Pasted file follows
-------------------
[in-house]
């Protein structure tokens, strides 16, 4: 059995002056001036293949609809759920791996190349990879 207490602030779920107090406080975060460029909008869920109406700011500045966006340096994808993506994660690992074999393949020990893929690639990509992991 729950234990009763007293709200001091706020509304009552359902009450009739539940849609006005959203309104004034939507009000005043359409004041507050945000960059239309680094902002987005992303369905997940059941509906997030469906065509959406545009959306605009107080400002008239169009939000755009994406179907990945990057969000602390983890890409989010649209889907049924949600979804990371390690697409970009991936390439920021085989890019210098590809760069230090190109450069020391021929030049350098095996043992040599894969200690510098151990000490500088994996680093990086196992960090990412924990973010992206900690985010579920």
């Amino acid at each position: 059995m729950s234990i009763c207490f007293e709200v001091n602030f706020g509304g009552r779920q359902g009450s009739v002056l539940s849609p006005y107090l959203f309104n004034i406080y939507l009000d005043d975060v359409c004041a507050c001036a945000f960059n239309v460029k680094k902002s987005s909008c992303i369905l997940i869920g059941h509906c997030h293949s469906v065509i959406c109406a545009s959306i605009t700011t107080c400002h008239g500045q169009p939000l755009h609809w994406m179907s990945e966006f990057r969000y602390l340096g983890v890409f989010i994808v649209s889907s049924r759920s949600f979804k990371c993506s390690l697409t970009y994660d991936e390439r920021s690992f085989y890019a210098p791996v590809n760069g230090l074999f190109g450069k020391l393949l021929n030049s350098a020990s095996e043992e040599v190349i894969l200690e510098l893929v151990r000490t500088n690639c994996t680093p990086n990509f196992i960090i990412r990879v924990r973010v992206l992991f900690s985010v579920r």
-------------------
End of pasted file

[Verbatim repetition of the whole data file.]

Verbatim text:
[in-house]
């Protein structure tokens, strides 16, 4: 059995002056001036293949609809759920791996190349990879 207490602030779920107090406080975060460029909008869920109406700011500045966006340096994808993506994660690992074999393949020990893929690639990509992991 729950234990009763007293709200001091706020509304009552359902009450009739539940849609006005959203309104004034939507009000005043359409004041507050945000960059239309680094902002987005992303369905997940059941509906997030469906065509959406545009959306605009107080400002008239169009939000755009994406179907990945990057969000602390983890890409989010649209889907049924949600979804990371390690697409970009991936390439920021085989890019210098590809760069230090190109450069020391021929030049350098095996043992040599894969200690510098151990000490500088994996680093990086196992960090990412924990973010992206900690985010579920």
């Amino acid at each position: 059995m729950s234990i009763c207490f007293e709200v001091n602030f706020g509304g009552r779920q359902g009450s009739v002056l539940s849609p006005y107090l959203f309104n004034i406080y939507l009000d005043d975060v359409c004041a507050c001036a945000f960059n239309v460029k680094k902002s987005s909008c992303i369905l997940i869920g059941h509906c997030h293949s469906v065509i959406c109406a545009s959306i605009t700011t107080c400002h008239g500045q169009p939000l755009h609809w994406m179907s990945e966006f990057r969000y602390l340096g983890v890409f989010i994808v649209s889907s049924r759920s949600f979804k990371c993506s390690l697409t970009y994660d991936e390439r920021s690992f085989y890019a210098p791996v590809n760069g230090l074999f190109g450069k020391l393949l021929n030049s350098a020990s095996e043992e040599v190349i894969l200690e510098l893929v151990r000490t500088n690639c994996t680093p990086n990509f196992i960090i990412r990879v924990r973010v992206l992991f900690s985010v579920r």